Subsequent investigations revealed that on the last day of World War I, in the 6 hours between the signing of the armistice and its entry into force, about 11,000 men were wounded or killed – far more than usual.
4. Last native African brought to the United States as a slave – died 1935.
Cudjoe Kazoola Lewis was born around 1840 in the West African country of Benin, where he was captured around the age of 20. Together with more than a hundred other captured Africans, he was brought on the slave ship Clotilde to Mobile, Alabama in 1860. Cudjoe and 31 other enslaved Africans were taken to the property of Timothy Meaher, owner of the Clotilde, but due to a federal investigation into the slave deal they were at first left to fend for themselves. They quickly built shelters and started hunting game. While they could not legally be held as slaves, they were controlled by Meaher for 5 years as if they were slaves.
At the end of the American Civil War in 1865, slavery was abolished and Cudjoe and his people were declared to be free. Their request to be repatriated to West Africa was turned down, so they established a community at Magazine Point near Mobile, Alabama, which became called Africatown, where they maintained their language and tribal customs. Cudjoe was the last of the Clotilde slaves when he died in Africatown in 1935 at the age of around 94.
5. Last person to be executed at the Tower of London – died 1941.
Josef Jakobs was a German spy executed in the grounds of the Tower of London on 15 August 1941. The Tower, founded as a royal residence by William the Conqueror, was also used as a prison from 1100 (Ranulf Flambard) until 1952 (the Kray twins). The first execution inside the grounds of the Tower was that of William Hastings in 1483, beheaded in the courtyard on the orders of Richard III.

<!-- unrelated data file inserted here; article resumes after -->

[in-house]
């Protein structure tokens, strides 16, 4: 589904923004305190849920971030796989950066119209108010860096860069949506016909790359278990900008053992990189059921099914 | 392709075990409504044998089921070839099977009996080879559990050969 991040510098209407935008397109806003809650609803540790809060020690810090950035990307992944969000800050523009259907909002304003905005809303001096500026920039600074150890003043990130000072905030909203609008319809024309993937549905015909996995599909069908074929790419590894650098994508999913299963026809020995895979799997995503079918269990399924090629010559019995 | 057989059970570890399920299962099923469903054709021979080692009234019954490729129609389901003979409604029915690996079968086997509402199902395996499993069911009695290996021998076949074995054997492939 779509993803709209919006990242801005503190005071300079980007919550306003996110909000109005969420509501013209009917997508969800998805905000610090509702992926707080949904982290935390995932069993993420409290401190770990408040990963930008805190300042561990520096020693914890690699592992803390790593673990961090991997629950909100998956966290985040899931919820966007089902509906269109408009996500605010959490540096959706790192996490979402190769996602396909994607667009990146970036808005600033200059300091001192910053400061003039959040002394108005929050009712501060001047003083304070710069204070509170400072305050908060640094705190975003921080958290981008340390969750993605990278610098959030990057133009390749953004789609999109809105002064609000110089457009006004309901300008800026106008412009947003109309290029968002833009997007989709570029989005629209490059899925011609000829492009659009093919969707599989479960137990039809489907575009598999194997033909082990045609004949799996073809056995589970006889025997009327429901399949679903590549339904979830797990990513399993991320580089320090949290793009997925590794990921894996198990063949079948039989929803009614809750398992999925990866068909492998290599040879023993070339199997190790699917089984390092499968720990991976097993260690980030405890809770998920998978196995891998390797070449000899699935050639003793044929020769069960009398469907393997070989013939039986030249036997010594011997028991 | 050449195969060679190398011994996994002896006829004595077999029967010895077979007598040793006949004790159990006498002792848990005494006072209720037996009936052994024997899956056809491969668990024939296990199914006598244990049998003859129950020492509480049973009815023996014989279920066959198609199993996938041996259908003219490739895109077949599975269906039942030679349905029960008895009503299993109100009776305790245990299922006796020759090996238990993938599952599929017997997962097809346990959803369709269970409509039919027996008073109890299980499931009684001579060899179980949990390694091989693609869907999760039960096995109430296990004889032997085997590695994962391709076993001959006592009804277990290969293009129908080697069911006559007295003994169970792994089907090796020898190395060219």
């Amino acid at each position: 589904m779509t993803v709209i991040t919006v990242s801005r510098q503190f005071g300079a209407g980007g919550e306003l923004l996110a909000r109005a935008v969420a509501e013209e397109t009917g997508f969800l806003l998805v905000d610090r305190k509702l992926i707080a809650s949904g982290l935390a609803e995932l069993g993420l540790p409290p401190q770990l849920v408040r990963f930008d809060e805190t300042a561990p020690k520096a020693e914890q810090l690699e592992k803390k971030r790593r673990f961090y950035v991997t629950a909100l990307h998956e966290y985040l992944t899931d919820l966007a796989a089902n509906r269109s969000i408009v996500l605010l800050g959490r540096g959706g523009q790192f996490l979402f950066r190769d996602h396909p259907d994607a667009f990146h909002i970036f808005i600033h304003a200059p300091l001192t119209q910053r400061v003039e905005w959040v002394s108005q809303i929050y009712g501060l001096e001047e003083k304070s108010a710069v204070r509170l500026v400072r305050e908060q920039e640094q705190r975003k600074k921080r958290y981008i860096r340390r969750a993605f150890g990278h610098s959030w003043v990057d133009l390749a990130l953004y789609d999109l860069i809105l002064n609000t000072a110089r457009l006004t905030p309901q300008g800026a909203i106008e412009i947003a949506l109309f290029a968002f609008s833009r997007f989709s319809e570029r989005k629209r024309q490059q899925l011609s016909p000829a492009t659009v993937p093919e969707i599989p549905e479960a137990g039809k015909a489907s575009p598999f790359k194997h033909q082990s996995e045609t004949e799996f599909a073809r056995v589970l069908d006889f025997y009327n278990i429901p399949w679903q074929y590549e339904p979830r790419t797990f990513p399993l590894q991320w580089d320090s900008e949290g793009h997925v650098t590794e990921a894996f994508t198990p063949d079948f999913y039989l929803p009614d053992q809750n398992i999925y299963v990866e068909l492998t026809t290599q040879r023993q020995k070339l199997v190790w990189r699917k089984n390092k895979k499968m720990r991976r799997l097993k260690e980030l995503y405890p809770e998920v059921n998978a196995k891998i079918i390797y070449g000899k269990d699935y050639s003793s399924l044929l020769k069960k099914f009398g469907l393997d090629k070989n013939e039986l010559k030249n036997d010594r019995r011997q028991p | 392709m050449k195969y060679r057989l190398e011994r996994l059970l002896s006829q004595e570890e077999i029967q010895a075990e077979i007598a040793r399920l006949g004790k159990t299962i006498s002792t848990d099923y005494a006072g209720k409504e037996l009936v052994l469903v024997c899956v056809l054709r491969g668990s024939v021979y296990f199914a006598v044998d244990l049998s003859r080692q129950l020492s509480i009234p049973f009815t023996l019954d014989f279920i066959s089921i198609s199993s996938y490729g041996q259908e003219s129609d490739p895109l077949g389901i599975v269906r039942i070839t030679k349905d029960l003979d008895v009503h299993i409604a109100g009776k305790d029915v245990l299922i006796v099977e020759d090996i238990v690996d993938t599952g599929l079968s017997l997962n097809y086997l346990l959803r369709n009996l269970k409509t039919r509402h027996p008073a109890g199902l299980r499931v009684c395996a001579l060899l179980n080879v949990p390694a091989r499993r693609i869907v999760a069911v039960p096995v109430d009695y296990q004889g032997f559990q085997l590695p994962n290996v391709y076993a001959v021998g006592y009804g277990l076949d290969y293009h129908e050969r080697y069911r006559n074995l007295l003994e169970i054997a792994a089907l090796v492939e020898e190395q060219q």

Jakobs’ execution came after he was captured parachuting into the United Kingdom during WW2. He was shot while seated blindfolded in a Windsor chair (he had broken his ankle in the parachute drop) and his last words to his military firing squad were: “Now shoot straight, you Tommies”. A final letter to his family, which went undelivered for 50 years as his family had been bombed out in Germany, was eventually delivered to his granddaughters.
6. Last person to witness the assassination of Abraham Lincoln – died 1956.
Samuel James Seymour was the last of approximately 1,700 people present in Ford’s Theater, Washington D.C. on 14 April 1865 – the night U.S. President Abraham Lincoln was shot by John Wilkes Booth. Seymour was 5 years old and had been taken to the theater by his godmother. Sitting in the balcony opposite Lincoln’s box, Seymour recalled seeing the President waving and smiling at people. He then recalled a sudden a shot ringing out and someone in the President’s box screaming. He saw Lincoln slumped forward in his seat, then witnessed Lincoln’s assassin jump off the balcony.
At the age of 95, a frail Mr Seymour appeared as a mystery subject on the 9 February 1956 episode of TV quiz show I’ve Got a Secret, in which the panel had to guess his claim to fame. He died two months later at the age of 96.
7. Last Emperor of China – died 1967.
Aisin-Gioro Puyi became the 12th ruler of China’s Qing Dynasty in 1908 at the age of two. Closeted inside the Forbidden City in the centre of Peking, Puyi was treated as a god and unable to behave as a child. Wherever he went, grown men would kneel down in a ritual kowtow, averting their eyes until he passed. He soon discovered the absolute power he wielded over the eunuchs who constantly attended him, and frequently had them beaten for small transgressions. His forced abdication in 1912 after the successful Xinhai Revolution not only ended the Qing Dynasty, which had ruled since 1644, but also effectively ended the millennia of dynastic rule in China in place since around 2100 BC.
Puyi was briefly restored to the throne from 1 to 12 July 1917 as a nominal emperor by a local warlord, but the restoration failed after extensive opposition across China. In 1934, under the protection of the Empire of Japan, he was declared the Emperor of the puppet state of Manchukuo which he ruled until 1945. After the People’s Republic of China was established in 1949, Puyi was imprisoned as a war criminal for 10 years.